Eating for the Soul

Like clockwork, my midlife crisis arrived when I turned 40. Watching all of my friends die from AIDS, I lived in a vortex of death and terror. At my therapist’s suggestion, I enrolled in a weekend workshop at t...

Atlanta’s Hidden Tamale Treasure

The last few weeks haven’t been fun. I had minor eye surgery followed by a stomach virus, followed by a cold of such ferocity that I began to wonder, “What would Jesus do?” Soon my nostrils and eyes cleared, I ...

Limp Fries and Sugar Highs

Many years ago, I used to hang out with Bill Cutler, a former academic who biked around the state and reported his adventures in restaurants for several publications. Maybe a year after his untimely death, I wa...

Son of a Bear: Where Spam is a Luxury

In my last column, I wrote positively about the new Ramen Station in the Larkin development in Grant Park. As it happens, the owners also recently opened a Korean gastropub called Son of a Bear in Decatur. I wa...

Eating My Words: A Very Merry Ramen Holiday

Cold weather has arrived, and that means you’ll be slurping a lot of ramen, the Japanese noodle soup that is absolutely everywhere these days. I dined last week at one of the newest venues in Grant Park called ...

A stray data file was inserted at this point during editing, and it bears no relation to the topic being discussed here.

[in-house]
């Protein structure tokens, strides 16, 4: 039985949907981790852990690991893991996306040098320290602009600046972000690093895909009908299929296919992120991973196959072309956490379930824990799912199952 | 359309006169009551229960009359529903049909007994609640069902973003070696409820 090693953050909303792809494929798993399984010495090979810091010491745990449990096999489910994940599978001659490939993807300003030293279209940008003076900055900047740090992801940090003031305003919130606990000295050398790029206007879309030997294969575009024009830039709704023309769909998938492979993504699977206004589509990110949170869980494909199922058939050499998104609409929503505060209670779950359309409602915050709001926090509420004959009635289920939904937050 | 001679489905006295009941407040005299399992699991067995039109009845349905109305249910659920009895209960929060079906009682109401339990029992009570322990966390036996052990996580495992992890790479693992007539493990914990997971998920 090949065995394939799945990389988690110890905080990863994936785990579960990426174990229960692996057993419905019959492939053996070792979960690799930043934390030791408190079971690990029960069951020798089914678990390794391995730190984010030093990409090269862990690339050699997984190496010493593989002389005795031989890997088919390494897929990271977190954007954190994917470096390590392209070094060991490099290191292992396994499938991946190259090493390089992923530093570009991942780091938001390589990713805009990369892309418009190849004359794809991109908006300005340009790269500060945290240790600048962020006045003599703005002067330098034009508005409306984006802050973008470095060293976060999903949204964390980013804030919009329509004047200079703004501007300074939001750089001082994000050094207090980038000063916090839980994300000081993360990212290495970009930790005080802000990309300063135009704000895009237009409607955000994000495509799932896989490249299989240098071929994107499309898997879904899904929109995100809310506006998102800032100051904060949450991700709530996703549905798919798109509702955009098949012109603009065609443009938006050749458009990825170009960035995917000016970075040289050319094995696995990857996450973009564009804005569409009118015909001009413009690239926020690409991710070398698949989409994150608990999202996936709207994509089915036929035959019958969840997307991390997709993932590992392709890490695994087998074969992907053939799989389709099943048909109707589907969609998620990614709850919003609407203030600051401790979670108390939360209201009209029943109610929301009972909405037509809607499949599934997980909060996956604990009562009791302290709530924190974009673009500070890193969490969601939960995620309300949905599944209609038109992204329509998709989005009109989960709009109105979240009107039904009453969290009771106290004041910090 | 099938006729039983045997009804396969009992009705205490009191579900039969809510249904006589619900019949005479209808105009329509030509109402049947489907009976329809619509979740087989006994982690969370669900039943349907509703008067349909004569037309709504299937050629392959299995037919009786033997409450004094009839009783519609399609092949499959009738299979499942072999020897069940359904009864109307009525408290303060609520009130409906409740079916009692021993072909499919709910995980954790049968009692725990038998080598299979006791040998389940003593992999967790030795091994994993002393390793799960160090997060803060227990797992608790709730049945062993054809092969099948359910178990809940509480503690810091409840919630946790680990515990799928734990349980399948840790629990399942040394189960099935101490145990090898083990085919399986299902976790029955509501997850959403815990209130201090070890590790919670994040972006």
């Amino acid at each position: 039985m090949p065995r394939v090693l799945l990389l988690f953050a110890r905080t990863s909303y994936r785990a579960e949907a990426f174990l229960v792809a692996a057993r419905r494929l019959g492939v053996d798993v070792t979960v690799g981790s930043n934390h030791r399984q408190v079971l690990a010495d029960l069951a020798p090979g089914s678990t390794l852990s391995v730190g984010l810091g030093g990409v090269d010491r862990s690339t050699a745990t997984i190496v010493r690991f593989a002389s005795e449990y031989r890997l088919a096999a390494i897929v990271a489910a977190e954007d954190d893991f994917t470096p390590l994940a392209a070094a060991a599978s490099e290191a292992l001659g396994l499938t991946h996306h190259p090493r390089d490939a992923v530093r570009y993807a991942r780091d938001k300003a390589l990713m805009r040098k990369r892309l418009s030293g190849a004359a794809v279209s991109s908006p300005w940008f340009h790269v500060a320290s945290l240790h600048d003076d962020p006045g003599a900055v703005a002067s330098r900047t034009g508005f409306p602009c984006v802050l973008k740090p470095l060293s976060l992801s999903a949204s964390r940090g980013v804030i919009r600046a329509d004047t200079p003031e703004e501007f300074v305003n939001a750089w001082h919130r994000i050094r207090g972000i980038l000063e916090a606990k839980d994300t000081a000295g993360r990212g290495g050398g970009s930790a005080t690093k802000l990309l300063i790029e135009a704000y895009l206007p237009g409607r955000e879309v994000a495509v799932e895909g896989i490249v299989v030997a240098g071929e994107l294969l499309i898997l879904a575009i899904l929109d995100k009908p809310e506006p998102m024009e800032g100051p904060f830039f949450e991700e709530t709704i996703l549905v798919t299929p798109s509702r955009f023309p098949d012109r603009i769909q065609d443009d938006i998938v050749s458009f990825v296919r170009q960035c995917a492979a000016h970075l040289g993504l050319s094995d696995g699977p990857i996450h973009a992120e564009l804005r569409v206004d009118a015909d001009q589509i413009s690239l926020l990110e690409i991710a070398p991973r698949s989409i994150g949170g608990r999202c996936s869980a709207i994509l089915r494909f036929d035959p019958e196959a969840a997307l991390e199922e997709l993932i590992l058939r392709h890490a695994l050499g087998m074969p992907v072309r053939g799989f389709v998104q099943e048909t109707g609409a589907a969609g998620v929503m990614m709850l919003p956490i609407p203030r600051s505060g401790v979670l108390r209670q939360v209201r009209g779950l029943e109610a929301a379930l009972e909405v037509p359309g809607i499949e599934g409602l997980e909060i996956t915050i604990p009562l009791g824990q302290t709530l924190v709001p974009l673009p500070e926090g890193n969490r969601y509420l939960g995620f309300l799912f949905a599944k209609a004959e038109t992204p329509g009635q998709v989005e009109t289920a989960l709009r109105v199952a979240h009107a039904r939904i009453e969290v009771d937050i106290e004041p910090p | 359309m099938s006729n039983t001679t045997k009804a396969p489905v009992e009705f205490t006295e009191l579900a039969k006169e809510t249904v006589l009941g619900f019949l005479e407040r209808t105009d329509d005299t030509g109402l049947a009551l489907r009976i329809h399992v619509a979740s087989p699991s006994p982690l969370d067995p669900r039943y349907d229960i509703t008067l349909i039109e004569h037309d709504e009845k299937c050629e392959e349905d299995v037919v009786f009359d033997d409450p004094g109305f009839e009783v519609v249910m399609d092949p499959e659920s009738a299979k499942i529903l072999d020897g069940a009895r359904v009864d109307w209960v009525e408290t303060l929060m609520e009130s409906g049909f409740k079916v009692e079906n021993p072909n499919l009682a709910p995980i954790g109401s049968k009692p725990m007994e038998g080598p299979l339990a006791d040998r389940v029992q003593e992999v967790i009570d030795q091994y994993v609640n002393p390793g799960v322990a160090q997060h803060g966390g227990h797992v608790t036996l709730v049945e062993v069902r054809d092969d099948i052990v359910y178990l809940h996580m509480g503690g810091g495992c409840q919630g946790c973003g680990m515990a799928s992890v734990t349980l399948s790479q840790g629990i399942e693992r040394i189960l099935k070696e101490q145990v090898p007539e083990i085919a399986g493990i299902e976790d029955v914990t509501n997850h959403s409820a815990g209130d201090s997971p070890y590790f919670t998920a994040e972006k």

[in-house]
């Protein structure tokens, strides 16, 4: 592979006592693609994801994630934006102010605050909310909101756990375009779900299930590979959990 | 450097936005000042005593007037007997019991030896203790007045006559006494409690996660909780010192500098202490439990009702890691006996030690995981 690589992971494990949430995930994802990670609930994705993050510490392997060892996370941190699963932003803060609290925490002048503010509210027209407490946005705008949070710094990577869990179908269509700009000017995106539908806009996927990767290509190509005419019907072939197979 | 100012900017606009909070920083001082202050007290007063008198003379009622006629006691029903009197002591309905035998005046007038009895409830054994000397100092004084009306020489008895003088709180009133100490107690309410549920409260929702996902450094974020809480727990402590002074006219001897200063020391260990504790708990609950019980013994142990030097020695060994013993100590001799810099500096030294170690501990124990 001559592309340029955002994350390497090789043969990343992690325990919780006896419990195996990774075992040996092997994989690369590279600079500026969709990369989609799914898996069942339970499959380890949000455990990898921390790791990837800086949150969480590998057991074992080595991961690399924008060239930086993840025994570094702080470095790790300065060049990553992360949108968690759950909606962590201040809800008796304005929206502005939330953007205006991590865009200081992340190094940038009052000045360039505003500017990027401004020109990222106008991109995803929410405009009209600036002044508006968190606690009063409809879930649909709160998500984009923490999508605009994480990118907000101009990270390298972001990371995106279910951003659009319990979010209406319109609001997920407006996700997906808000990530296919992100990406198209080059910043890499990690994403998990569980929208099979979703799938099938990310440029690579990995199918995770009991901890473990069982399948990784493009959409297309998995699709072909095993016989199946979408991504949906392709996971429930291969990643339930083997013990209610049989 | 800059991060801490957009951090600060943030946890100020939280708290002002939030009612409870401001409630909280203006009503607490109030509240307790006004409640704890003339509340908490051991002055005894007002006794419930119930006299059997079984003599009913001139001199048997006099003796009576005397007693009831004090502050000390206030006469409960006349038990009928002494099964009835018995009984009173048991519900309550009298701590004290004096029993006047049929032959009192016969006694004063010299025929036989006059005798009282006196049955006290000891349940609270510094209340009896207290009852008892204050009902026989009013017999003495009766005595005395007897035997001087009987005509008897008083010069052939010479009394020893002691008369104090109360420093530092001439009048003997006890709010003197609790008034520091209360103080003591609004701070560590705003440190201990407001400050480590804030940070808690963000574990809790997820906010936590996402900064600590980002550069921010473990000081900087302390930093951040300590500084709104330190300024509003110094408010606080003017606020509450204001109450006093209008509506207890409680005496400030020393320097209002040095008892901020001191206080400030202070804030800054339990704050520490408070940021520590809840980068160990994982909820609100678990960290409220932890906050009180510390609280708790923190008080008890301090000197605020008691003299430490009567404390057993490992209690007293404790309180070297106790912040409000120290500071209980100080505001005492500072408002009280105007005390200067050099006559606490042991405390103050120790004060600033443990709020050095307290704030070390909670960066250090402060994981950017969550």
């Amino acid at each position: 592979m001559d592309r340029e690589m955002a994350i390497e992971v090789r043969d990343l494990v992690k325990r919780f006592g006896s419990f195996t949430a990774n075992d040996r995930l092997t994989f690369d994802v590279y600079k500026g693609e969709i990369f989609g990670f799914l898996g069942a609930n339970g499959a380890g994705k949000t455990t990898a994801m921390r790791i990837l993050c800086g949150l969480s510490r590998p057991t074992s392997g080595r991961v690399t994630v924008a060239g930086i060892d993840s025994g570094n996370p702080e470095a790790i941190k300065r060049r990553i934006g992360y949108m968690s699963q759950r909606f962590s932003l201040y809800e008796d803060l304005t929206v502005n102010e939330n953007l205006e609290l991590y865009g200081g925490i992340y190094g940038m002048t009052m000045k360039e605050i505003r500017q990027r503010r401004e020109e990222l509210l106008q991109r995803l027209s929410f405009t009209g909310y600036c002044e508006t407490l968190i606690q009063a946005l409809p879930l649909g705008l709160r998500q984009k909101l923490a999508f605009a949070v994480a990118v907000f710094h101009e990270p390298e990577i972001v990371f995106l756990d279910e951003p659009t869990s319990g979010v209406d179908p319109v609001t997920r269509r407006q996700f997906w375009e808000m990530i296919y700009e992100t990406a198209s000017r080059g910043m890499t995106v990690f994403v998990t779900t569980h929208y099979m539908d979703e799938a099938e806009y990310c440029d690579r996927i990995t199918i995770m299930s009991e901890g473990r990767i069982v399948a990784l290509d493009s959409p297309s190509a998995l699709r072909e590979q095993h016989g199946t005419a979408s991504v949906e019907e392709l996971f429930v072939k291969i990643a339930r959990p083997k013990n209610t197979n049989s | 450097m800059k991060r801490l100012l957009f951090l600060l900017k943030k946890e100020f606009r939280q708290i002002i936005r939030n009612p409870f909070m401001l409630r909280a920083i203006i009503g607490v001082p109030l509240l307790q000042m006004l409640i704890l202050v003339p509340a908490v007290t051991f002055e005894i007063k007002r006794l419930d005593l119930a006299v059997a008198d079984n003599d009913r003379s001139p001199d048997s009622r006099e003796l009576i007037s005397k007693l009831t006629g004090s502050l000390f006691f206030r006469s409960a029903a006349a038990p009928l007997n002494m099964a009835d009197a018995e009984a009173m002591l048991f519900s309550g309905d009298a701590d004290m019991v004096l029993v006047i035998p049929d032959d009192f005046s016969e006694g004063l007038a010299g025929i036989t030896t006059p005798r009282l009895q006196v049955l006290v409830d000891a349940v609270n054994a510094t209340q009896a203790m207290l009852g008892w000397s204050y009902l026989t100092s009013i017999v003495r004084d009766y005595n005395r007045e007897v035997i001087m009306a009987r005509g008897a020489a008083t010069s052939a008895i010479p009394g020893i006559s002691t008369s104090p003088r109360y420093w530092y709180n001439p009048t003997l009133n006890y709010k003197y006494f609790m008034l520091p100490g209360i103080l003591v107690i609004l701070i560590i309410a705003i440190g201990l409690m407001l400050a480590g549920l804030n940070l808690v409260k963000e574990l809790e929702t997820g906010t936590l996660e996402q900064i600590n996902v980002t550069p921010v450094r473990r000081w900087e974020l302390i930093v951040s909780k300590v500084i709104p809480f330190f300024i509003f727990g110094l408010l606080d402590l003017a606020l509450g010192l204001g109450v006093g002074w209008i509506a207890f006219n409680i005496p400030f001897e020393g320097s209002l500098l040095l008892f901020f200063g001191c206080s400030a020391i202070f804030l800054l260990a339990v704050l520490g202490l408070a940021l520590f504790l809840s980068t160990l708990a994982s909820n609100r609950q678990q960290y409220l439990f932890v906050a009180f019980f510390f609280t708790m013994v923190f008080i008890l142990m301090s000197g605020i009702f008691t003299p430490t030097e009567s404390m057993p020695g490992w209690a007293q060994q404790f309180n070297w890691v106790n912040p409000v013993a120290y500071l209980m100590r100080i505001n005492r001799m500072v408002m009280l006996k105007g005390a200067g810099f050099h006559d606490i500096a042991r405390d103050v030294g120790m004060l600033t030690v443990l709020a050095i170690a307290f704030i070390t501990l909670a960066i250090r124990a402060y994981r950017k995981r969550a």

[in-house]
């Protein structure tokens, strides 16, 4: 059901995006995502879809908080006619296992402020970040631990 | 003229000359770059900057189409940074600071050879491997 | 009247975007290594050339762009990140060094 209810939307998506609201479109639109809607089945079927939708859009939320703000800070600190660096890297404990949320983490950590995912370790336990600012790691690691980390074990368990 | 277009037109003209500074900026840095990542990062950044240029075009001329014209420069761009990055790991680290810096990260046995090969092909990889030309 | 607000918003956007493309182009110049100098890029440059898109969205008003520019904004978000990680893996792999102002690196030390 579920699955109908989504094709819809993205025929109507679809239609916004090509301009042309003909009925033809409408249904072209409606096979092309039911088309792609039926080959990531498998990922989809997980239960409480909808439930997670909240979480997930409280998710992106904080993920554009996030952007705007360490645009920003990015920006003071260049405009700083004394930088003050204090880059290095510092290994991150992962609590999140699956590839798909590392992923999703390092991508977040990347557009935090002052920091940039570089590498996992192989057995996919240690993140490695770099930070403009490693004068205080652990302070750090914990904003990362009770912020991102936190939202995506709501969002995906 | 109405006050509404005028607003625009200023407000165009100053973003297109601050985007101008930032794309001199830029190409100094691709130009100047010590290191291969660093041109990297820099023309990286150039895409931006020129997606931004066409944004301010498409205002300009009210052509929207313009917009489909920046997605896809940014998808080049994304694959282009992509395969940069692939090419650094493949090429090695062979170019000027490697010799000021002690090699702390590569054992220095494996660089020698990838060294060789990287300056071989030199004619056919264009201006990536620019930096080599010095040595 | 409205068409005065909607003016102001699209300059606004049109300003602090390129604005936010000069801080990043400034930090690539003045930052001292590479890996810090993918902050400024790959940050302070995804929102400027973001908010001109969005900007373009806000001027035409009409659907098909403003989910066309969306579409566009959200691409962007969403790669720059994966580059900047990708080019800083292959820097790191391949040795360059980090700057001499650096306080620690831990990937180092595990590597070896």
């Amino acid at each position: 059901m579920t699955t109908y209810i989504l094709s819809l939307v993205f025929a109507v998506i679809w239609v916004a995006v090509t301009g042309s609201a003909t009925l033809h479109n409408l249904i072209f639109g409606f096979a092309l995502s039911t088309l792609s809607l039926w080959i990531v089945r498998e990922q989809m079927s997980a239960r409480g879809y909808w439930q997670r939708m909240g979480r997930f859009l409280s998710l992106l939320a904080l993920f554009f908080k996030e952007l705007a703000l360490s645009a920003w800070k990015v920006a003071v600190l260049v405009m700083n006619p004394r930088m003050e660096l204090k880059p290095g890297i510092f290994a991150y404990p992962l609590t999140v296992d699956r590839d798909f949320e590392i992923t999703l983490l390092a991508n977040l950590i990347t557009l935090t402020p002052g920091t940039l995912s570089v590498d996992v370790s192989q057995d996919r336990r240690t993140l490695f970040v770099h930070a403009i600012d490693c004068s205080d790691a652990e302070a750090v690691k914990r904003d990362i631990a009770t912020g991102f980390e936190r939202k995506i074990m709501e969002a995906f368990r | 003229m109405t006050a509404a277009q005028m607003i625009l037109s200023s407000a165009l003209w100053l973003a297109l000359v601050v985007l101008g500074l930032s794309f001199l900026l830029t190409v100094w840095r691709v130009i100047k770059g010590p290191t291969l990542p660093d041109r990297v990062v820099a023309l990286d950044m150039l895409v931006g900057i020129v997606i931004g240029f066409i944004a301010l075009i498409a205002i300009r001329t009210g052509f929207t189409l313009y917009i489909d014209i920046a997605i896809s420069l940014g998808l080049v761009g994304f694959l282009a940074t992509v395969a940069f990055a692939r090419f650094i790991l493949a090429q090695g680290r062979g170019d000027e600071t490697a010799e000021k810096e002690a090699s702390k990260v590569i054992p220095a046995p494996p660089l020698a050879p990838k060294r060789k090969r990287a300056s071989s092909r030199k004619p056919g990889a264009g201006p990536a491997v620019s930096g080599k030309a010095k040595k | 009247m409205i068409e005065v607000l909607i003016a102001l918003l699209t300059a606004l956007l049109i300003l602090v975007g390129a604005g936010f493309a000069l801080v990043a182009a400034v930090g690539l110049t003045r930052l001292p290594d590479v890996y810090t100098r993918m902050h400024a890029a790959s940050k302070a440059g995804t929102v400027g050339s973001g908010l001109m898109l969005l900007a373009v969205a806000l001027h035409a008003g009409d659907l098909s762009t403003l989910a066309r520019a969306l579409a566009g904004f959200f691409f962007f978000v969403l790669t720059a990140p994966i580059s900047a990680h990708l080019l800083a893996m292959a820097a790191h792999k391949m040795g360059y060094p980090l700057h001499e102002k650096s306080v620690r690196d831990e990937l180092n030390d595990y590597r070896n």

Of Whining Queens, Mexican Flavors, and Halibut Nipples

Last Friday, my regular dining pals and I headed to Nuevo Laredo Cantina (1495 Chattahoochee Avenue). It’s been several years since I dined there and I’ve always liked it. It’s not for purists in search of so-c...

Brazil on the Beltline: Buteco

You remember 1965, right? You couldn’t possibly be gay, you would later think, because you totally hated Barbra Streisand, who won a Grammy for the song “People” that year. I mean you were a bullied kid and, un...

A Halloween Tale: In Praise of Orange

Last week, I sat in my office eating candy corn with a client. Created in the 1880s, it is one of the nastiest substances on the planet, but my client and I were using it as a means of mindfulness training. The...

No Tex-Mex on the Menu? Caramba!

There’s barely an inch of intown Atlanta that hasn’t been deformed by “gentrification.” Gentrifiers hate the word because it alludes to a prosperous class that drives traditionally poorer residents from their n...